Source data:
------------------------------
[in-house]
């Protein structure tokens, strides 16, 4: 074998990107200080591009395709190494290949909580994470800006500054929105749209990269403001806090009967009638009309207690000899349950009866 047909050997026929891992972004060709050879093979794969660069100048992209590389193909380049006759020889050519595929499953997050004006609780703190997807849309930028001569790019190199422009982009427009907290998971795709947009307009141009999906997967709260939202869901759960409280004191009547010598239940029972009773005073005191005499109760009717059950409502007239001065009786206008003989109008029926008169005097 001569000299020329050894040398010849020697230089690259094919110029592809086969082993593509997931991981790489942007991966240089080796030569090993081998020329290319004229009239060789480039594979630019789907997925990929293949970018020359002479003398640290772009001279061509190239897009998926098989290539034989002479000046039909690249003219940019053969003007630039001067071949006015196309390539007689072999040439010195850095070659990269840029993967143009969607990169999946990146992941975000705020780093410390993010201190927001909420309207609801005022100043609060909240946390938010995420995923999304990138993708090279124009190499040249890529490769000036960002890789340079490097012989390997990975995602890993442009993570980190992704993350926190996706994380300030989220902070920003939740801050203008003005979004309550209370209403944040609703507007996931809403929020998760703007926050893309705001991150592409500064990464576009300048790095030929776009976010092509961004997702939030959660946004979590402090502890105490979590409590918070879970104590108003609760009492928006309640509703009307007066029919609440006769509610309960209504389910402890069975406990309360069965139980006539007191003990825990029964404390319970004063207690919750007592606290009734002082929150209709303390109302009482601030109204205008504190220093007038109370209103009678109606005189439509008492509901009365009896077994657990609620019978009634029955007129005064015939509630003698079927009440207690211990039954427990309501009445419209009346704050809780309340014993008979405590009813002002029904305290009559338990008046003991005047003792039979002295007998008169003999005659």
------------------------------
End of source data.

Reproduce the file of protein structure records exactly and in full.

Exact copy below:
[in-house]
């Protein structure tokens, strides 16, 4: 074998990107200080591009395709190494290949909580994470800006500054929105749209990269403001806090009967009638009309207690000899349950009866 047909050997026929891992972004060709050879093979794969660069100048992209590389193909380049006759020889050519595929499953997050004006609780703190997807849309930028001569790019190199422009982009427009907290998971795709947009307009141009999906997967709260939202869901759960409280004191009547010598239940029972009773005073005191005499109760009717059950409502007239001065009786206008003989109008029926008169005097 001569000299020329050894040398010849020697230089690259094919110029592809086969082993593509997931991981790489942007991966240089080796030569090993081998020329290319004229009239060789480039594979630019789907997925990929293949970018020359002479003398640290772009001279061509190239897009998926098989290539034989002479000046039909690249003219940019053969003007630039001067071949006015196309390539007689072999040439010195850095070659990269840029993967143009969607990169999946990146992941975000705020780093410390993010201190927001909420309207609801005022100043609060909240946390938010995420995923999304990138993708090279124009190499040249890529490769000036960002890789340079490097012989390997990975995602890993442009993570980190992704993350926190996706994380300030989220902070920003939740801050203008003005979004309550209370209403944040609703507007996931809403929020998760703007926050893309705001991150592409500064990464576009300048790095030929776009976010092509961004997702939030959660946004979590402090502890105490979590409590918070879970104590108003609760009492928006309640509703009307007066029919609440006769509610309960209504389910402890069975406990309360069965139980006539007191003990825990029964404390319970004063207690919750007592606290009734002082929150209709303390109302009482601030109204205008504190220093007038109370209103009678109606005189439509008492509901009365009896077994657990609620019978009634029955007129005064015939509630003698079927009440207690211990039954427990309501009445419209009346704050809780309340014993008979405590009813002002029904305290009559338990008046003991005047003792039979002295007998008169003999005659």